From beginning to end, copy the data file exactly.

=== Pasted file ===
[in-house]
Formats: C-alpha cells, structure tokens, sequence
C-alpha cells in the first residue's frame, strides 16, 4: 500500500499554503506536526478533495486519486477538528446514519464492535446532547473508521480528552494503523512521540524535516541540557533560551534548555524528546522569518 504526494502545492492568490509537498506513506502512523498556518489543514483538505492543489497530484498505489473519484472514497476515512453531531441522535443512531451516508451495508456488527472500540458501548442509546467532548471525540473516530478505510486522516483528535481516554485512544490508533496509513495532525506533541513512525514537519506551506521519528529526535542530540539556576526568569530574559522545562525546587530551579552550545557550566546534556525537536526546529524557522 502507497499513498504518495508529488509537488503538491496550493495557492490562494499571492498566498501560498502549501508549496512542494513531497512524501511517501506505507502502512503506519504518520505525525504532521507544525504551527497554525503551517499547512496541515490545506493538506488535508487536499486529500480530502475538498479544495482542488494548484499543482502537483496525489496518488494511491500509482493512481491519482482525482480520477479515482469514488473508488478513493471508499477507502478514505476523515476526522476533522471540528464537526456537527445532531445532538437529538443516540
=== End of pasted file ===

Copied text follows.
[in-house]
Formats: C-alpha cells, structure tokens, sequence
C-alpha cells in the first residue's frame, strides 16, 4: 500500500499554503506536526478533495486519486477538528446514519464492535446532547473508521480528552494503523512521540524535516541540557533560551534548555524528546522569518 504526494502545492492568490509537498506513506502512523498556518489543514483538505492543489497530484498505489473519484472514497476515512453531531441522535443512531451516508451495508456488527472500540458501548442509546467532548471525540473516530478505510486522516483528535481516554485512544490508533496509513495532525506533541513512525514537519506551506521519528529526535542530540539556576526568569530574559522545562525546587530551579552550545557550566546534556525537536526546529524557522 502507497499513498504518495508529488509537488503538491496550493495557492490562494499571492498566498501560498502549501508549496512542494513531497512524501511517501506505507502502512503506519504518520505525525504532521507544525504551527497554525503551517499547512496541515490545506493538506488535508487536499486529500480530502475538498479544495482542488494548484499543482502537483496525489496518488494511491500509482493512481491519482482525482480520477479515482469514488473508488478513493471508499477507502478514505476523515476526522476533522471540528464537526456537527445532531445532538437529538443516540